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Seen from May to November in Jervis Bay, the humpback whale is an amazing ocean mammal that engages in an annual migration to warmer waters. In the southern hemisphere, humpback whales migrate northward during the winter months, leaving the cold seas of the Antarctic behind and heading towards Australia. Visitors to our coast are lucky enough to be treated to excellent views of these massive, magnificent animals, passing by in the hundreds.

Ever since the days of tales like Moby Dick, whales have seemed mysterious, powerful creatures of the deep. While no longer a mystery, it turns out that humpback whales are fascinating and have many unusual qualities. Here are 5 facts you probably didn’t know about humpback whales:

Humpback whales sing in unison with other whales miles away.

Known for a hauntingly strange set of moans, cries, and other sounds, the humpback whale “song” is famous. Male whales are the ones who produce these sonorous tunes, able to be heard and picked up by other whales miles away. Though scientists are still not entirely sure why humpback whales sing, there are indications it is related to mating or to positional communication between male humpbacks.

Baby humpbacks can consume up to 600L of milk per day!

After they’ve been born, young humpbacks remain close to their mothers, nursing for approximately one year. During this time, the baby humpback drinks enormous amounts of nutrient-rich milk each day. The mother whale’s milk has a very high fat content, enabling the baby whale to pack on the blubber. This protective blubber will keep the whale warm as they travel back towards colder waters.

Humpback whales must “remember” to breathe.

Unlike humans, who breathe automatically, humpback whales do it voluntarily. They breathe using their lungs and blowhole and have an amazing capacity for holding their breath. Whales have been known to remain underwater for as long as 45 minutes. Since they must breathe on their own, you might wonder how whales sleep at night. Scientists believe that the whales keep part of their brain engaged while they sleep, allowing them to continue breathing while still getting some shut-eye.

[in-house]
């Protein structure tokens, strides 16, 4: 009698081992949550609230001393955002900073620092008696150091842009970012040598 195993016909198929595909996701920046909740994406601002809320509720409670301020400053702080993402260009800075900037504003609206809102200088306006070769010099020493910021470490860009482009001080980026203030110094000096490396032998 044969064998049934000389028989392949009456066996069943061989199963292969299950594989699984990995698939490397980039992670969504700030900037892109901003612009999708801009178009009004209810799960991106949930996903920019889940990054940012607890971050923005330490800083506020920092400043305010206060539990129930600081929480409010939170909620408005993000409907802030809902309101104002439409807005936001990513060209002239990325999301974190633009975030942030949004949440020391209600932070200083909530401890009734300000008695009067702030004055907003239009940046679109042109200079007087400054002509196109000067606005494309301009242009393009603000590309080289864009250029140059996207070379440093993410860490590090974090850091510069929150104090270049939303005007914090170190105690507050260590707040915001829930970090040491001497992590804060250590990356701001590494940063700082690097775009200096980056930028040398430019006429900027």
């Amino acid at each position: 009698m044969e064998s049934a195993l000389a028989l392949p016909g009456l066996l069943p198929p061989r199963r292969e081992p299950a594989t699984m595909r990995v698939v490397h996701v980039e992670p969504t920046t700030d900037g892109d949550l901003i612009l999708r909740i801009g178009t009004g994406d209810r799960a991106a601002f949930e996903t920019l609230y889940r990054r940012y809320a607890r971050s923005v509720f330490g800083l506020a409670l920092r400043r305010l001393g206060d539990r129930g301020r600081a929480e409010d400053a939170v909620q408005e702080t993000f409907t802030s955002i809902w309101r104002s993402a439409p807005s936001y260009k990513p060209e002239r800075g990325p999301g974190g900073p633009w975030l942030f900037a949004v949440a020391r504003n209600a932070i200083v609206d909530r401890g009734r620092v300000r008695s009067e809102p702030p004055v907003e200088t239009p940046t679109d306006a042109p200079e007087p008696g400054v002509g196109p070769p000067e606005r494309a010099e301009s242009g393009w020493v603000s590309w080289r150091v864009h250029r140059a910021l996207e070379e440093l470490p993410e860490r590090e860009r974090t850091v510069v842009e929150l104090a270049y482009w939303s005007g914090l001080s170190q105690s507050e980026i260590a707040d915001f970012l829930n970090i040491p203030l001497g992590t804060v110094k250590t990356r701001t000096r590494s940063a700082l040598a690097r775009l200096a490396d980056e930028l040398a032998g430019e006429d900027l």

Humpback whales are the most acrobatic whales.

This fact may not be as much of a secret, since the impressive tricks of the humpback draw people near and far for whale watching. Breaching and tail slapping are just a few of the ways in which humpbacks fly through the air (seemingly with the greatest of ease!). Researchers think that these activities play a role in communication for the whales or may help them loosen some of the many barnacles that have grown attached to their skin. A further school of thought holds that the whales do these movements simply for sheer joy!

Some Aboriginal peoples view the whale as a powerful, sacred ancestor.

Throughout Australian history, many of the Aboriginal tribes living along the coast have developed beliefs about the nature of the whale. To some, legend tells that the ancient whale is an immortal being and a true force of nature, having power over the seas and other oceanic creatures. The spaces important to the humpback whales, such as caves, became sacred areas for the Aboriginal people, who consider them to be part of the Dreamtime.

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Now that you’re an expert on humpback whales, it’s about time you came to see these beautiful mammals for yourself! Our whale eco cruise (whale watching tour) departs daily from mid-May until November. Book now and come catch a glimpse of the mighty humpback.

Sources:

http://www.whalefacts.org/humpback-whale-facts/
http://cetus.ucsd.edu/voicesinthesea_org
http://www.animalplanet.com/tv-shows/wild-kingdom/about-animals/humpback-humpback-facts/
http://www.scientificamerican.com/article/how-do-whales-and-dolphin/
http://whaleone.com.au/whale-facts/
http://www.worldtrans.org/creators/whale/mythintro.html